Frontline Forum returns to improve procurement

Dan Gordon, Administrator, Office of Federal Procurement Policy

wfedstaff | June 3, 2015 5:23 pm

Speaking truth to empower, and collaborating around lessons learned – that is the idea behind the Front Line Forum.

First conceived back during the Clinton administration, the meetings brings together procurement specialists from across government to discuss a wide range of challenges and solutions.

Dan Gordon, the administrator for federal procurement policy at Office of Federal Procurement Policy (OFPP), revived the Front Line Forum so that he could connect directly with contracting officers and contract specialists across government.

“They come here to Washington to the White House complex and they give us, and frankly they give me as the administrator, a chance to hear what’s on people’s minds, a chance to see if our messages are actually reaching the front lines.” Gordon told Federal News Radio.


There have been three forums so far, the last one taking place early this week. It brought together procurement experts from 36 agencies ranging from the Department of Defense to the National Science Foundation. Gordon said they were able to share “concrete examples” of how policy is reaching those in the field.

I heard example after examples of agencies across the federal government where people are saying – In our shop we’ve made real progress in improving competition, in my agency we’re working hard to get away from sole source contracts, or in my agency we’re very concerned that we have too many time and material contracts and we’re working towards fixed price. Those are exactly the initiatives that we’re pushing from OMB so the word is getting out to the people on the front line.

Some of the other topics discussed at the forum included the challenges facing Contracting Officer Technical Representatives (COTR).

They talked about the signs of improvement that they’re seeing recently, but the ongoing challenges with improving that position, strengthening that position, being sure that we have people that have the time to be COTRs, that have the training to be COTRs, that have the links with the contracting officers and with the program shops to make that role work, because that is critical…as everybody knows those COTRs are the eyes and ears of the contracting officer.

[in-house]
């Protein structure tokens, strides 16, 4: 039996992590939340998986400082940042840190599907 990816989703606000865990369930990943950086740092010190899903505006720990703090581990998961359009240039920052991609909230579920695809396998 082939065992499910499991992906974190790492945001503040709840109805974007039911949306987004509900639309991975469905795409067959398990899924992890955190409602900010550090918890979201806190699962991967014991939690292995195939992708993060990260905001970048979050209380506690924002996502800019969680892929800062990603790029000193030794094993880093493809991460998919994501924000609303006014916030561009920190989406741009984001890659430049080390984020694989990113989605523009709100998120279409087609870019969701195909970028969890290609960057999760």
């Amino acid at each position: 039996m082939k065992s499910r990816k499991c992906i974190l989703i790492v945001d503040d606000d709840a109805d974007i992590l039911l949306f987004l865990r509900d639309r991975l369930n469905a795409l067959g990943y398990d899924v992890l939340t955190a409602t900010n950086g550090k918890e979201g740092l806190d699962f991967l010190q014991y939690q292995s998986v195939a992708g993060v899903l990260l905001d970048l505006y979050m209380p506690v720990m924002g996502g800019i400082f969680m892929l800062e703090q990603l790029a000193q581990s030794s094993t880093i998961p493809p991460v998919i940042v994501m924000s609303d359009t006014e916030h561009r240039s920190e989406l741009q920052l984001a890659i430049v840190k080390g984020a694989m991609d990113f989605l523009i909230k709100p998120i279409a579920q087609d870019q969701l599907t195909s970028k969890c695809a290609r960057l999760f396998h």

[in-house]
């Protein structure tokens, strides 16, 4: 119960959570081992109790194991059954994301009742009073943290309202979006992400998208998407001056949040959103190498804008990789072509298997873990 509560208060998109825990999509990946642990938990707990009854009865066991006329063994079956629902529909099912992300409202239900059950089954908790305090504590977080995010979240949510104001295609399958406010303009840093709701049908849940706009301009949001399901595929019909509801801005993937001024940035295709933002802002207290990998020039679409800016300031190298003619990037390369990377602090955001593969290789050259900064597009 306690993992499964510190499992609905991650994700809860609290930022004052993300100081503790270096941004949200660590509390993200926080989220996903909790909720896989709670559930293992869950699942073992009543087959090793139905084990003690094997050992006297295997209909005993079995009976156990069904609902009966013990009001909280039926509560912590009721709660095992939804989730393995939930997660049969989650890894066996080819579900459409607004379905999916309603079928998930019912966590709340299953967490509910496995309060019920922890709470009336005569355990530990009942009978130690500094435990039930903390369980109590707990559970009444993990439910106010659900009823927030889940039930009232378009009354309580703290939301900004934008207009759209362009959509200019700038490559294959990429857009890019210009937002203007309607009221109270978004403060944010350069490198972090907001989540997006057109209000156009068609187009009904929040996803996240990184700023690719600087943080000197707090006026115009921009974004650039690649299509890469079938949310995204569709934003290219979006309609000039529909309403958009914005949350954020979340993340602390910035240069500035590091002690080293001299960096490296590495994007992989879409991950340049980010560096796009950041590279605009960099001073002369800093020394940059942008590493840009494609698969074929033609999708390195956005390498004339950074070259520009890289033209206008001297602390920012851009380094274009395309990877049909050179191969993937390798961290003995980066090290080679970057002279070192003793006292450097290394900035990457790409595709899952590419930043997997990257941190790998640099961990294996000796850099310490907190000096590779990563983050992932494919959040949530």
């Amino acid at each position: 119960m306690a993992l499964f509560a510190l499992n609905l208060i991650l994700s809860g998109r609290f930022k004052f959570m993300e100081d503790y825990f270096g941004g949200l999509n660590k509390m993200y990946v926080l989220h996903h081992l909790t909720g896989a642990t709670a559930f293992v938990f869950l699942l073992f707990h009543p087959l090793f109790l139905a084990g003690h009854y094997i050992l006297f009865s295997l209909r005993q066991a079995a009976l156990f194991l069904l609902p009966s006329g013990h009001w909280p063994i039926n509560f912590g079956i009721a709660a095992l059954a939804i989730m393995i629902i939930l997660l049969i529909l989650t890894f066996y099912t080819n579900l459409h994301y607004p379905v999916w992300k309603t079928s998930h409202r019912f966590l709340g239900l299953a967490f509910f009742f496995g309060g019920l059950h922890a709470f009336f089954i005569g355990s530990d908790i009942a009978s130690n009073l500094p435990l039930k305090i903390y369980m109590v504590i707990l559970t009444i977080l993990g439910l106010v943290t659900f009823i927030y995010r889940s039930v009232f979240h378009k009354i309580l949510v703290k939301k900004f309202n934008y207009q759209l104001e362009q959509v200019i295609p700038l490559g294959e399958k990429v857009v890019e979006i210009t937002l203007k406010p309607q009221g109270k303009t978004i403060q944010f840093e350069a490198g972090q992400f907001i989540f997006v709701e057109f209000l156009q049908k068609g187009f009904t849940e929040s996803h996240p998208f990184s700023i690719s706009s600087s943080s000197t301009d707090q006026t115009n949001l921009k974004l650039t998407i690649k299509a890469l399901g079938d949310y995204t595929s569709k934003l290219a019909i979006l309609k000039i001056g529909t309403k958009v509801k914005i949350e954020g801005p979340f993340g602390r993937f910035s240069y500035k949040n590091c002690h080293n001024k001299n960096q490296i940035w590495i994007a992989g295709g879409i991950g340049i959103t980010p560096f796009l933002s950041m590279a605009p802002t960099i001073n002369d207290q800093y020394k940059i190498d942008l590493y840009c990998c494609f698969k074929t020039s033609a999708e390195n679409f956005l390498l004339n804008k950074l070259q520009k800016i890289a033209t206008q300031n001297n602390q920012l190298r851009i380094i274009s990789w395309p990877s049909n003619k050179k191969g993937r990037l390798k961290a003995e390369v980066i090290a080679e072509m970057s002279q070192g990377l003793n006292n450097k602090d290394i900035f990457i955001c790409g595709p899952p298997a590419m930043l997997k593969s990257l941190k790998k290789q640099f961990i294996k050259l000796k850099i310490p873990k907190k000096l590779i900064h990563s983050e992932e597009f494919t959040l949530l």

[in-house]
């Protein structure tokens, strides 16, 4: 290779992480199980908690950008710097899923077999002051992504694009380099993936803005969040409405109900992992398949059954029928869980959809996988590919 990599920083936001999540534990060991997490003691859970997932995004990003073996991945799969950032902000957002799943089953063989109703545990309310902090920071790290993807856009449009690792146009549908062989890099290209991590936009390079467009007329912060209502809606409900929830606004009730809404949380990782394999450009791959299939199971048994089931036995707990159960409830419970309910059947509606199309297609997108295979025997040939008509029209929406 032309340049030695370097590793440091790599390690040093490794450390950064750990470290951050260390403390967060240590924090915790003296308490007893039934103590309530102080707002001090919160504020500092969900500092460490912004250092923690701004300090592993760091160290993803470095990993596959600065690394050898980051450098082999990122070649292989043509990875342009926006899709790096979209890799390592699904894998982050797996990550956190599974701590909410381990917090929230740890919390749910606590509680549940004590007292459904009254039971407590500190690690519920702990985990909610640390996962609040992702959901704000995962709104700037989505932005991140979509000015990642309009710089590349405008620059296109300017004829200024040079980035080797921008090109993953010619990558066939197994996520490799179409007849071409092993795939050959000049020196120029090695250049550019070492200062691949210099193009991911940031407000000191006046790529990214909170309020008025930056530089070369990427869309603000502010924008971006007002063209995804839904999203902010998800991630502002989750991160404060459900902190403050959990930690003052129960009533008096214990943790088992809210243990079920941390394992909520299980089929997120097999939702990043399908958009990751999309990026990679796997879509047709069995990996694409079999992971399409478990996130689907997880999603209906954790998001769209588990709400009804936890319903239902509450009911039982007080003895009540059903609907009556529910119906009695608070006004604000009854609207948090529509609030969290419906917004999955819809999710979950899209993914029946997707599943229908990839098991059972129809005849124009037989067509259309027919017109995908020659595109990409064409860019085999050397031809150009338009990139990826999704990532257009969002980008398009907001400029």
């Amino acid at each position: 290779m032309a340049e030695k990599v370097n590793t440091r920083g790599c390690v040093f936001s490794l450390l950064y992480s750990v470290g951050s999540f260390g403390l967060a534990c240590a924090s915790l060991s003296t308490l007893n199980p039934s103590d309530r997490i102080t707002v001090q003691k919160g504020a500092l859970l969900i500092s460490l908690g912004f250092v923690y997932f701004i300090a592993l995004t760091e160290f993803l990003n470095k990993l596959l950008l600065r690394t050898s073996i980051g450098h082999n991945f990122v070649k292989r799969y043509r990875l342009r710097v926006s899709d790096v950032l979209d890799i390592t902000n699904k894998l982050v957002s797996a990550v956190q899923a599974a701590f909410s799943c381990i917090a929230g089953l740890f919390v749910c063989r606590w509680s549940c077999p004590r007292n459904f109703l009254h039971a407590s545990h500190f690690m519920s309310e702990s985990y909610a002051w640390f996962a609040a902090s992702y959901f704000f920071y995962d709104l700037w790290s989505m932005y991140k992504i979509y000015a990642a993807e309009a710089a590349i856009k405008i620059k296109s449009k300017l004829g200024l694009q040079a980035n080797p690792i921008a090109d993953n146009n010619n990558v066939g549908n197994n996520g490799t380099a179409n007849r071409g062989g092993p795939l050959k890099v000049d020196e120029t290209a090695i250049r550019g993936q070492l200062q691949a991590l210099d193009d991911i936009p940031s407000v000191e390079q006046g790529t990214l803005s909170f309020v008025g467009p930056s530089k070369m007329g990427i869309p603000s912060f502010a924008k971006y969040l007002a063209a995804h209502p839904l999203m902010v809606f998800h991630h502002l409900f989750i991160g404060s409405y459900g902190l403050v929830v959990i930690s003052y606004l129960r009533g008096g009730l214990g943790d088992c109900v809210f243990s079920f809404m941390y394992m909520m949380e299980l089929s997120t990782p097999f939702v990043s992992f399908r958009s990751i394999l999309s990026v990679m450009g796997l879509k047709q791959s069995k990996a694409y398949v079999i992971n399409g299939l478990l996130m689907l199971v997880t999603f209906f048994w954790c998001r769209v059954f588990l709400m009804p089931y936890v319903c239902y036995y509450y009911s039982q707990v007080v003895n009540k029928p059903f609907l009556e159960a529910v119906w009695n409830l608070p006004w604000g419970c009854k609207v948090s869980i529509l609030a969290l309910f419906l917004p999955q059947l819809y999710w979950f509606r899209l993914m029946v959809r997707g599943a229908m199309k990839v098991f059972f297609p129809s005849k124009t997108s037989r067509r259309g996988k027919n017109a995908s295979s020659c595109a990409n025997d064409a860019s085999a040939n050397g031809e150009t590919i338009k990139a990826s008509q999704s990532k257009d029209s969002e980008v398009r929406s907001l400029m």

Gordon said the forum also had a healthy discussion about Service Contract Inventories, which track the fed to contractor ratio. While it can be a challenge, Gordon said it is also an opportunity.

“We think these inventories can be helpful when we want to do a thoughtful analysis of what we’re using contractors for and where we might be using contractors too much,” Gordon said. “We want to make sure that we have enough internal capacity that we’re managing and that we’re maintaining taking control of our mission and operations.”

Gordon also told Federal news Radio that OFPP is almost the end of a series of AcqStat sessions. They are similar to the TechStat sessions that chief technology officers went through to fix troubled IT projects. The AcqStat sessions bring together the 24 largest agencies to review progress on the administration’s acquisitions goals.

Gordon said they’re talking to the agencies about, “they’re successes in their acquisition and but also their challenges. That means focusing on how they’re doing with the acquisition workforce, how they’re doing with strategic sources, with reducing the use of sole source contracts and moving away from time and material and costs reimbursement contracts…they are frank discussions in which we are working in a collaborative way with the agencies to understand their issues and help them move forward.”

AcqStat sessions give broader view of challenges